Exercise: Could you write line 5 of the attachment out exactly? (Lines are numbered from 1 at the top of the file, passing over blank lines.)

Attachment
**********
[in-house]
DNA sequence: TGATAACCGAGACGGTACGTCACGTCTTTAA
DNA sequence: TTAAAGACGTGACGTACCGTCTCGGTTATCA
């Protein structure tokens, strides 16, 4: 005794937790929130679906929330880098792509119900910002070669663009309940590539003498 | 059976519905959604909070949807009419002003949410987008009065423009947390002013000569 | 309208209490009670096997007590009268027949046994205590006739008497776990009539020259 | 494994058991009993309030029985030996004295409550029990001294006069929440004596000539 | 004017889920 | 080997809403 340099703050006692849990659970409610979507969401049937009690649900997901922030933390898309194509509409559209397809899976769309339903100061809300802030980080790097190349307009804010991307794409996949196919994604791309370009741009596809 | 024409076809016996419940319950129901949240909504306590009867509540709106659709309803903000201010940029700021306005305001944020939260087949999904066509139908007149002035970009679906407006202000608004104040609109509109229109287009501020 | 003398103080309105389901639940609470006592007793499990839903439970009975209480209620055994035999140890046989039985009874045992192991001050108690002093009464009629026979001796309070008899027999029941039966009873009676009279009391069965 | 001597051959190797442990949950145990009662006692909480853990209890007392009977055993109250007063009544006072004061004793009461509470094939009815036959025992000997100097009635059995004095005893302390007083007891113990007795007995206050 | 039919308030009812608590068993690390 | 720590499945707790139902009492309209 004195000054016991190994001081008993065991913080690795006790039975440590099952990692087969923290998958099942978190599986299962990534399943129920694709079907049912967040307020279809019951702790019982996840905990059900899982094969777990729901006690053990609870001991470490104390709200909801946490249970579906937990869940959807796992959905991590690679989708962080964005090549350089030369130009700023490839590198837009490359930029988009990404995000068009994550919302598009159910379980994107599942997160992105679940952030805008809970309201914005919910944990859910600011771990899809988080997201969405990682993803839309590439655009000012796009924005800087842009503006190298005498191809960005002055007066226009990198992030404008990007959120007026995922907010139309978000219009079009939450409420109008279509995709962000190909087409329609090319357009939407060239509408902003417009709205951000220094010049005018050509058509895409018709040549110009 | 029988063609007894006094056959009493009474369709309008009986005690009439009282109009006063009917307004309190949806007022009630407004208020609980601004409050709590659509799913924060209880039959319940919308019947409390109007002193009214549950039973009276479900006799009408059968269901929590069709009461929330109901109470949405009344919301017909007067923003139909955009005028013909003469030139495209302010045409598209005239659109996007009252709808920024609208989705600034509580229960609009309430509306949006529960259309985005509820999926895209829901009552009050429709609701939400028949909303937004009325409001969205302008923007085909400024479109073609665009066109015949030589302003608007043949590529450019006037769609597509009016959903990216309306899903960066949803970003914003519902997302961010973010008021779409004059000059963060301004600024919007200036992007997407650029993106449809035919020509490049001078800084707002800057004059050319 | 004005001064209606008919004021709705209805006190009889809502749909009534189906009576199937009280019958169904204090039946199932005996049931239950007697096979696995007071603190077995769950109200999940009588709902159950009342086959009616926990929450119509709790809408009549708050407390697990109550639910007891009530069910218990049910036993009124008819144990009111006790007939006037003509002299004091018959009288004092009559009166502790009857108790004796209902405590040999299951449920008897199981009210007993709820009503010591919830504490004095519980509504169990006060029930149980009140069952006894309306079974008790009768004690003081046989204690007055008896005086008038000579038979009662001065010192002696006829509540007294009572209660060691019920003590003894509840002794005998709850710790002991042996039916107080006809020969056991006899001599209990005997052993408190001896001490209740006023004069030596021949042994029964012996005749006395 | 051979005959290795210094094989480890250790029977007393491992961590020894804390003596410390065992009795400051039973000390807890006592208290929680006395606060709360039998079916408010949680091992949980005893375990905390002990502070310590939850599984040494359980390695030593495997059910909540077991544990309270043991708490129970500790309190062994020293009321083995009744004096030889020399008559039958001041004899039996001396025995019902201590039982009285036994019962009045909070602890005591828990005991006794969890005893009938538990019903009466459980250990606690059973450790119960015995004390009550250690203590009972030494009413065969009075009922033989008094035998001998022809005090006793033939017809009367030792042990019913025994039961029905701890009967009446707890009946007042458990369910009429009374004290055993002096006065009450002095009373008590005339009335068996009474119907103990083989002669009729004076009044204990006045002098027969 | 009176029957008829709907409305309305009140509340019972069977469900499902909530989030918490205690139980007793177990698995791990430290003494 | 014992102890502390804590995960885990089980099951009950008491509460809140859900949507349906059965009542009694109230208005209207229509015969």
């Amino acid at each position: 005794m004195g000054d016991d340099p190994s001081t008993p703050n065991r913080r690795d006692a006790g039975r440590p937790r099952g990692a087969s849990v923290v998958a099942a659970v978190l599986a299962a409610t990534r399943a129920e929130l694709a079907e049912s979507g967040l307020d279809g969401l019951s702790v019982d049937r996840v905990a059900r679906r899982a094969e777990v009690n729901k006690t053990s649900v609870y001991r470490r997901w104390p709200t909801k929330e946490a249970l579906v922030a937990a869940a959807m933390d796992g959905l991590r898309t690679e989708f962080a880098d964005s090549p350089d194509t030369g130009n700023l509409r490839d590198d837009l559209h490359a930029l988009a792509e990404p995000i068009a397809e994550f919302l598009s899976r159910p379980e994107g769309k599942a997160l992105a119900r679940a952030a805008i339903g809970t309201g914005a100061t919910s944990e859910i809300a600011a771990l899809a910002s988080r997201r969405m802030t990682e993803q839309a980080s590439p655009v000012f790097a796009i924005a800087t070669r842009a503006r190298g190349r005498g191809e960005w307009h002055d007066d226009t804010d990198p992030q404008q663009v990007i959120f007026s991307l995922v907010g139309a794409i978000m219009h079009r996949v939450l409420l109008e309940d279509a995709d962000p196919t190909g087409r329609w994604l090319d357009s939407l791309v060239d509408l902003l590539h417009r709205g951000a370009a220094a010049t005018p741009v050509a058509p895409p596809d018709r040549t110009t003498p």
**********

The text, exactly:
């Amino acid at each position: 005794m004195g000054d016991d340099p190994s001081t008993p703050n065991r913080r690795d006692a006790g039975r440590p937790r099952g990692a087969s849990v923290v998958a099942a659970v978190l599986a299962a409610t990534r399943a129920e929130l694709a079907e049912s979507g967040l307020d279809g969401l019951s702790v019982d049937r996840v905990a059900r679906r899982a094969e777990v009690n729901k006690t053990s649900v609870y001991r470490r997901w104390p709200t909801k929330e946490a249970l579906v922030a937990a869940a959807m933390d796992g959905l991590r898309t690679e989708f962080a880098d964005s090549p350089d194509t030369g130009n700023l509409r490839d590198d837009l559209h490359a930029l988009a792509e990404p995000i068009a397809e994550f919302l598009s899976r159910p379980e994107g769309k599942a997160l992105a119900r679940a952030a805008i339903g809970t309201g914005a100061t919910s944990e859910i809300a600011a771990l899809a910002s988080r997201r969405m802030t990682e993803q839309a980080s590439p655009v000012f790097a796009i924005a800087t070669r842009a503006r190298g190349r005498g191809e960005w307009h002055d007066d226009t804010d990198p992030q404008q663009v990007i959120f007026s991307l995922v907010g139309a794409i978000m219009h079009r996949v939450l409420l109008e309940d279509a995709d962000p196919t190909g087409r329609w994604l090319d357009s939407l791309v060239d509408l902003l590539h417009r709205g951000a370009a220094a010049t005018p741009v050509a058509p895409p596809d018709r040549t110009t003498p």